Mumbai: Even as the company implementing the Matharpacady redevelopment project says that it has obtained all mandatory clearances for the work, residents, some of whom were shifted from dilapidated buildings to transit camps nearly four decades ago, have called for a compromise to solve the dispute with neighbours over the reconstruction of the heritage-listed precinct.
A recent notification by the BMC allows the area to be rebuilt under the 'cluster development' scheme, which means that the locality in Mazgaon, dotted with homes built in Indo-Portuguese style, can be replaced with high-rise buildings. The area is listed as a Grade 3 precinct under Mumbai's urban heritage laws. While a group of residents want to preserve the village, which dates back to the 16th century, their neighbours who occupy small tenements in dilapidated buildings want redevelopment that could give them bigger flats.
Builder's Perspctive On Redevelopment Project
Shreepati Group, the company implementing the project, said that the Development Control and Promotion Regulations 2034, the planning blueprint for the city, has provisions for redevelopment for Grade 3 structures. “The HPC (Mumbai Heritage Conservation Committee), the government and Maharashtra Housing and Area Development Authority has approved the cluster redevelopment scheme. Letter of Intent has been issued,” Rajendra Chaturvedi, chairman emeritus, said in a statement to this newspaper.
However, the project has been delayed because the company needs to acquire more buildings in the heritage-protected area so that they can convert the project into a cluster development which allows them more construction benefits. Under cluster development, the plot has to be of a minimum size of 6,000 square metres.
Chaturvedi said that some buildings in the precinct have become dangerous and the drainage system has collapsed, causing contamination of water even in the old well that was once a source of water for the area.
“Today fire brigade or ambulance cannot cater to structures which are behind the main road,” said Chaturvedi who added that all the properties in the project area are collector lease-hold properties where the lease has not been renewed. “The biggest challenge was Mazgaon Dock's no objection certificate. (Since the project is situated near a defence establishment). Now since Bombay High has quashed the defence circulars it's not mandatory. That biggest challenge is sorted.”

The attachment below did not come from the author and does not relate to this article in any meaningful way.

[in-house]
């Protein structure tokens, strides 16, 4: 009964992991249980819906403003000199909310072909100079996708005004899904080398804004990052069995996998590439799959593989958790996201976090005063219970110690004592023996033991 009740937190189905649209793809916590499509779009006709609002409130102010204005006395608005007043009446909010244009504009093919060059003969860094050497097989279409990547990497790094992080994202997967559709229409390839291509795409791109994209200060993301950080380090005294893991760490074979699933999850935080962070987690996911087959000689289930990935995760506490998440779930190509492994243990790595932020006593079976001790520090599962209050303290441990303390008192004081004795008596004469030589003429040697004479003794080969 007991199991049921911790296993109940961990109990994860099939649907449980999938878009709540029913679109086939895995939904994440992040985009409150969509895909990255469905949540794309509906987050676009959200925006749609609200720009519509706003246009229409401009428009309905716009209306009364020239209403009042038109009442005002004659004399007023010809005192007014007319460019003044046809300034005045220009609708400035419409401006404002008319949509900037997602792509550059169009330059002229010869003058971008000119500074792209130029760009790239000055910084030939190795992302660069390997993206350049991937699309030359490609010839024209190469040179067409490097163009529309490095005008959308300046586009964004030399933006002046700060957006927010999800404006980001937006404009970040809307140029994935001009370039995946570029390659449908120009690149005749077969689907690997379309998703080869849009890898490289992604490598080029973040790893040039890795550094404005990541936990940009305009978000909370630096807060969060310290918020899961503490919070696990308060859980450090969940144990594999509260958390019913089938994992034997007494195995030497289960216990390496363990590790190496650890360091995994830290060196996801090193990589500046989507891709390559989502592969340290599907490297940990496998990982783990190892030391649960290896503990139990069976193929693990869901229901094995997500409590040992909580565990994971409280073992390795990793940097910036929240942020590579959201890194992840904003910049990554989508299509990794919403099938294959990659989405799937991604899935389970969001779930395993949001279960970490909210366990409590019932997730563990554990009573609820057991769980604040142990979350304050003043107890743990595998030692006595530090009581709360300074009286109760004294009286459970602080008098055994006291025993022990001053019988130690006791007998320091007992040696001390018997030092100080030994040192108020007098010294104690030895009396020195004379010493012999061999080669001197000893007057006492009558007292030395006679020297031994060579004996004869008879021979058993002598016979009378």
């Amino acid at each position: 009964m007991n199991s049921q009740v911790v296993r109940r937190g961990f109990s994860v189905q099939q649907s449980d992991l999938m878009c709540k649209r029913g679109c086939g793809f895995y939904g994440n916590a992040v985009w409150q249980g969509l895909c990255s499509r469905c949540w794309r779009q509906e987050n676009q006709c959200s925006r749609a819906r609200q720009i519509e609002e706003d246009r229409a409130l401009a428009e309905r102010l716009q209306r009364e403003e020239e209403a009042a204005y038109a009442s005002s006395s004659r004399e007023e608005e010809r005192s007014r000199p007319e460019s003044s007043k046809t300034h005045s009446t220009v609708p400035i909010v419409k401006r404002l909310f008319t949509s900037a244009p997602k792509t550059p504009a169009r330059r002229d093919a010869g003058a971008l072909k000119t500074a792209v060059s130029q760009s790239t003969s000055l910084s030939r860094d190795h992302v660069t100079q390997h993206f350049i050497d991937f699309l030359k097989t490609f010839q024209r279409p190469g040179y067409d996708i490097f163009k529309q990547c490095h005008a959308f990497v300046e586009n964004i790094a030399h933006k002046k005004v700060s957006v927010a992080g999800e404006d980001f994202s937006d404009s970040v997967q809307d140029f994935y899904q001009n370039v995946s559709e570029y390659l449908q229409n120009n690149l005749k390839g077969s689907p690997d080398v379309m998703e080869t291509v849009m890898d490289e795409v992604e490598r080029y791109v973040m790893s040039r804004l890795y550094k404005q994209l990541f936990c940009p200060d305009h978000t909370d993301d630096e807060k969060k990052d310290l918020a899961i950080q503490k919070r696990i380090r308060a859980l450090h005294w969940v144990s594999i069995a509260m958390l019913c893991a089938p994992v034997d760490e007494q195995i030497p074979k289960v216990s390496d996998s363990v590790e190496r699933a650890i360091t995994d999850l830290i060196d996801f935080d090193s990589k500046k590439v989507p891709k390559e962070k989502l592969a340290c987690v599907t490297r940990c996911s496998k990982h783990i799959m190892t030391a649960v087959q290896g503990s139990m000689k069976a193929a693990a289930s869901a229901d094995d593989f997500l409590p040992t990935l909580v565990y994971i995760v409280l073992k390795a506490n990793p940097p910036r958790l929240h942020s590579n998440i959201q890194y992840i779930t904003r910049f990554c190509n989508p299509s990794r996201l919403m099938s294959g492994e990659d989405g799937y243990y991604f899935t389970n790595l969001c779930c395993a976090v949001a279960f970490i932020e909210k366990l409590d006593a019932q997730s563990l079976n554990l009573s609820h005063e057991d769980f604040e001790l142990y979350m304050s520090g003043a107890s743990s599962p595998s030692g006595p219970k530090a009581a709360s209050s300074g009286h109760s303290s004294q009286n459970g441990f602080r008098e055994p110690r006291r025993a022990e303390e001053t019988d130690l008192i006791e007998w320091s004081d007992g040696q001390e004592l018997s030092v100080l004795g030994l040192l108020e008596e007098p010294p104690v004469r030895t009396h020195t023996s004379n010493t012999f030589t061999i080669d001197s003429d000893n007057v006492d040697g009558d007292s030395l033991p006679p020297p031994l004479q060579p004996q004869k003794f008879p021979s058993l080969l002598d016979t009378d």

Locals Fear That Redevelopment Will Affect The Heritage
Sharad Satardekar of the Matharpacady Vyapari Sangh, a group campaigning for the cluster development plan, said that fears that the heritage precinct will be wiped out by the project are unfounded. “The heritage area with the church will be unaffected.
Only seven-bungalows will have to be demolished. I understand that some residents want the bungalows to be preserved. The builders have the permission from the majority of residents to go ahead with the project, but we want to work together with everyone without any litigation,” said Satardekar. “I live in a building where 35 families share five toilets. We can't live forever in these buildings.” Satardekar added that nearly 175 families who were shifted from dilapidated buildings in the precinct are staying in crowded and unhygienic transit camps in different parts of the city. One of the former residents who now lives in a Mahim transit camp is Ivan Fernandes. He said he had shifted out with his parents when he was 15 years old after the top floors of the dilapidated building were demolished. “We request the government to do something. I have been living in the transit camp for more than 40 years. Some of us are in their 70s. How long do we stay in the transit camps? We will pass away before we see our homes again,” said Fernandes.
Another former Matharpacady resident Dhananjay Tari, who lives in a transit camp at Pratiksha Nagar, Sion, said, “We want a compromise with other residents.
Residents have to come together for everybody's benefit.” Residents who are opposing the project said that they met the group supporting the reconstruction. “We think selfdevelopment, without involving a builder, is in our best interest. The builders have not offered any concrete plans to the residents. Everything is in the air,” said Denis Baptista, a resident.
Residents, many of whom now live in 80 sq ft tenements, said they are happy with the deal from the builders.
“We are going to develop the above property where we will give tenants 550 sq ft flats of 2 BHK, rent of 15,000 (during construction) and Rs2 lakh corpus. The project will be completed in four years. There are a minority group of tenants and a few landlords (opposing the project). I am confident all will cooperate for development,” Chaturvedi added.